Identifying your server
Giving your server a unique ID permits most of the server configuration data to be stored in the Helix Core server. This is an alternative to using startup options or environment variables. A unique server ID is essential for configuring replication because p4 configure settings are replicated from the master server to the replicas along with other metadata.
Configuring the following servers require the use of a server spec:
|Commit server||central server in a distributed installation|
|Edge server||node in a distributed installation|
|Build server||replica that supports integration with a build server (or build farm)|
|Standby server||read-only replica that uses p4 journalcopy|
|Forwarding standby||forwarding replica that uses p4 journalcopy|
p4d -r $P4ROOT -xD <serverid>
- To see the server id, use
p4d -xDor the p4 serverid command
- If the response is
"Server does not yet have a server ID", set the server ID with
p4d -xD myServer
- To change an existing server ID, delete the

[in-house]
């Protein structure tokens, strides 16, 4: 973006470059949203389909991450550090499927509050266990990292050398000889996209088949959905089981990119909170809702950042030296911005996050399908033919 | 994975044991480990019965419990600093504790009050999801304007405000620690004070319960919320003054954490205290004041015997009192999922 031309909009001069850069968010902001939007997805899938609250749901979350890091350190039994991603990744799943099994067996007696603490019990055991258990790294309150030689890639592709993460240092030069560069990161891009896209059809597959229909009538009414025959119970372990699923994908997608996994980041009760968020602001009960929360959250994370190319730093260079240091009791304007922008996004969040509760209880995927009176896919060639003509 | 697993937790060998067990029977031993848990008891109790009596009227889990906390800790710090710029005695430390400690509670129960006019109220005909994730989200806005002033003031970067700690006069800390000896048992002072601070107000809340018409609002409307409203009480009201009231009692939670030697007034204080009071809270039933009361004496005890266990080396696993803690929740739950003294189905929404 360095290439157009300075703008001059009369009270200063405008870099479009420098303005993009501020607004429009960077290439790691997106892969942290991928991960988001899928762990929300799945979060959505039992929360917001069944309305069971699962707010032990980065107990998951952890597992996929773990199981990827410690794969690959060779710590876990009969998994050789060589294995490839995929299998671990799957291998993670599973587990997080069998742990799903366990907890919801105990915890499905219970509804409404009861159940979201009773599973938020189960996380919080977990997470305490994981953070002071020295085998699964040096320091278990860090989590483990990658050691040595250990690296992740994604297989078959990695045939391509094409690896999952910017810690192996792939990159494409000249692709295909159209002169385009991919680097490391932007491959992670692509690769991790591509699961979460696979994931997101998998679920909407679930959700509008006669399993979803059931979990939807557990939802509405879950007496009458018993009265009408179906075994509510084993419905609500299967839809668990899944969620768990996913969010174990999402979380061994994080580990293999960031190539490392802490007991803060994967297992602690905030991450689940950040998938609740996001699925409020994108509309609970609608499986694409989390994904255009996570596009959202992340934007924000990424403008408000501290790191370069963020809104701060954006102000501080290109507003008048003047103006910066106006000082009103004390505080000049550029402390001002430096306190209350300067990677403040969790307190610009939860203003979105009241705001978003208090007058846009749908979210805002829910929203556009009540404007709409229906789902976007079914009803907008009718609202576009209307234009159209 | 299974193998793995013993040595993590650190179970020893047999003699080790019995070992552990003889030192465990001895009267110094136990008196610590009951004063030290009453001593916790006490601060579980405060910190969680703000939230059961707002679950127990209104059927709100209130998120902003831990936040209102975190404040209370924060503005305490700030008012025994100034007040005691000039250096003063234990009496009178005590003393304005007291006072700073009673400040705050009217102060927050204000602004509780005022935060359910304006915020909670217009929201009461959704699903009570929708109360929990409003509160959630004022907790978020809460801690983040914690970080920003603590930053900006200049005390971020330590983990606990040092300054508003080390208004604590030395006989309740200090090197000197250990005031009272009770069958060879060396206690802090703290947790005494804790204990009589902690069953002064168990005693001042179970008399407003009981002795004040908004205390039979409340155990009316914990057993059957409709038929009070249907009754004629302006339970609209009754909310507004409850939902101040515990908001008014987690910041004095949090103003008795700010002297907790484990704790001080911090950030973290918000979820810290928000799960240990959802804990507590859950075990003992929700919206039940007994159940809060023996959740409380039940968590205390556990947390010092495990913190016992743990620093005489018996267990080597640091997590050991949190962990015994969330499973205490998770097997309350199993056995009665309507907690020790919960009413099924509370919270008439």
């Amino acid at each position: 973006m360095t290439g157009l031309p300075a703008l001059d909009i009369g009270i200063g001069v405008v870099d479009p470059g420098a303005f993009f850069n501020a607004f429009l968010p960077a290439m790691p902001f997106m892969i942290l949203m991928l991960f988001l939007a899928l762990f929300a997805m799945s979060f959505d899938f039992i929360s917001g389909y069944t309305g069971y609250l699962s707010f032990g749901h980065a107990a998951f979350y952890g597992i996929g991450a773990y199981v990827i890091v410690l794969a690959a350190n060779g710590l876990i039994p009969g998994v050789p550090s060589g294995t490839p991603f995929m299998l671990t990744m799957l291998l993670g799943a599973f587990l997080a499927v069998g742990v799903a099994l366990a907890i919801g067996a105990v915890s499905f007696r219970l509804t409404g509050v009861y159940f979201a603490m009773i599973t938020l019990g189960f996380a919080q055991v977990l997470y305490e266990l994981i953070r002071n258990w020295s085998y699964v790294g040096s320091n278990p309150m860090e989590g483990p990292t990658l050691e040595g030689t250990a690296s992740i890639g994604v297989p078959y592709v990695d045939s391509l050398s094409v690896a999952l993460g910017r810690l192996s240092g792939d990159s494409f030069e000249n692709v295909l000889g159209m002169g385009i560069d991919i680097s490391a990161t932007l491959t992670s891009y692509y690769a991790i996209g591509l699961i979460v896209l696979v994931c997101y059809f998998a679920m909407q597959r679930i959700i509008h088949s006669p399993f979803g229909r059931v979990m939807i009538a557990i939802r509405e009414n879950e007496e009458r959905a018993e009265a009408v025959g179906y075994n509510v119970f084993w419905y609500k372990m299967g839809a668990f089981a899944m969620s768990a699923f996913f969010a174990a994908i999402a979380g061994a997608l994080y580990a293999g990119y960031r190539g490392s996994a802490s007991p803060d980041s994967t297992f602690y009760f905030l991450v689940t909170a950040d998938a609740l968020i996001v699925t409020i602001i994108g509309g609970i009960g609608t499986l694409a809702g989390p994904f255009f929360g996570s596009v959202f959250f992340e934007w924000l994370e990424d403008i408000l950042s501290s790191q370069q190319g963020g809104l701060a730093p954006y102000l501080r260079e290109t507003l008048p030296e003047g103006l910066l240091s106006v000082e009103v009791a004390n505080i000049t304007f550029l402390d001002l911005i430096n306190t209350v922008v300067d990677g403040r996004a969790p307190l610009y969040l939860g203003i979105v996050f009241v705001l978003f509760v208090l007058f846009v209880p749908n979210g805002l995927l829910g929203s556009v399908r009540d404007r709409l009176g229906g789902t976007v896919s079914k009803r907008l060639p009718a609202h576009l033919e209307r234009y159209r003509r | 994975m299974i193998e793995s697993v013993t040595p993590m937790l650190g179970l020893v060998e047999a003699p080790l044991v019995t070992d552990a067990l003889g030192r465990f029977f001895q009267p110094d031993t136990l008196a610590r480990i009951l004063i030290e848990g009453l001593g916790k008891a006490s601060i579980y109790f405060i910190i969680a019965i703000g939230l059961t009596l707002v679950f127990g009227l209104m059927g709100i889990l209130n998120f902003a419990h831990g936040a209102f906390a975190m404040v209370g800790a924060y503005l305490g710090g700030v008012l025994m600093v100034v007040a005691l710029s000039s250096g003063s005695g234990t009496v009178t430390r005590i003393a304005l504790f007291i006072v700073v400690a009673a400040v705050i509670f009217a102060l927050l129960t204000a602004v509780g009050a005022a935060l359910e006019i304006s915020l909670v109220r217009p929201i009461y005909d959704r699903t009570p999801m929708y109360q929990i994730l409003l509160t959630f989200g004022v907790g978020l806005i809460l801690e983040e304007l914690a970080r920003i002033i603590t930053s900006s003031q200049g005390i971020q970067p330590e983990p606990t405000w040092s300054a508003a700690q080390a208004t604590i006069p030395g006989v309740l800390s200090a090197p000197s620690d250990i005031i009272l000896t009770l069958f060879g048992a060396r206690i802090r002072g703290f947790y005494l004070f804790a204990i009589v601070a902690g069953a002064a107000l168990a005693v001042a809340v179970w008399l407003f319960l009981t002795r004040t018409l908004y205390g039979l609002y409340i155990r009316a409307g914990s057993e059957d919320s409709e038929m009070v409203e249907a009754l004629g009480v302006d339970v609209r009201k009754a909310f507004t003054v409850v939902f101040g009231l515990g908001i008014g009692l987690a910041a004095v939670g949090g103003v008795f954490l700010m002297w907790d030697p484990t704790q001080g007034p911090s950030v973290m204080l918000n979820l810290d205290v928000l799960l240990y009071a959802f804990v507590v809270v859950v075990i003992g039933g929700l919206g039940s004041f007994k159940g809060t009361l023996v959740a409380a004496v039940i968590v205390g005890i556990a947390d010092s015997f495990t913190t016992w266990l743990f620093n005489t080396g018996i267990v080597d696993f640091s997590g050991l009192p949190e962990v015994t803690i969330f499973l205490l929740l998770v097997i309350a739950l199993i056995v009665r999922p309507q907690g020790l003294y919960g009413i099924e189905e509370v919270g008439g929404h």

server.idfile, then set the server ID
You can use the p4 server command to:
- define a specification for each of the servers known to your installation
- create a unique server ID that can be passed to the p4 serverid command, and to define the services offered by any server that, upon startup, reads that server ID from a
For example, you can set your master server id to
myMaster and the replica id to
p4 -p svrA.company.com:11111 serverid myMasterServer myMaster saved.
p4 -p svrB.company.com:22222 serverid myReplicaServer myReplica saved.
You can use p4 configure on the master to control settings on both the master and the replica because configuration settings are part of the replicated metadata of a Helix server server.
For example, if you issue the following commands on the master server:
$ p4 -p svrA.company.com:11111 configure set myMaster#monitor=2 $ p4 -p svrA.company.com:11111 configure set myReplica#monitor=1
the two servers have different monitoring levels after the configuration data has been replicated. Therefore, if you run p4 monitor
show against the master server, you see both active and idle processes because the monitor configurable is set to
2 for the master server. In contrast, if you run p4 monitor
show against the replica, you see only active processes because
1 is the monitor setting.
A master and each replica is likely to have its own journal and checkpoint files. To ensure their prefixes are unique, use the journalPrefix configurable for each named server:
$ p4 -p svrA.company.com:11111 configure set myMaster#journalPrefix=/p4/ckps/myMaster
For server 'myMaster', configuration variable 'journalPrefix' set to '/p4/ckps/myMaster'
$ p4 -p svrA.company.com:11111 configure set myReplica#journalPrefix=/p4/ckps/myReplica
For server 'myReplica', configuration variable 'journalPrefix' set to '/p4/ckps/myReplica'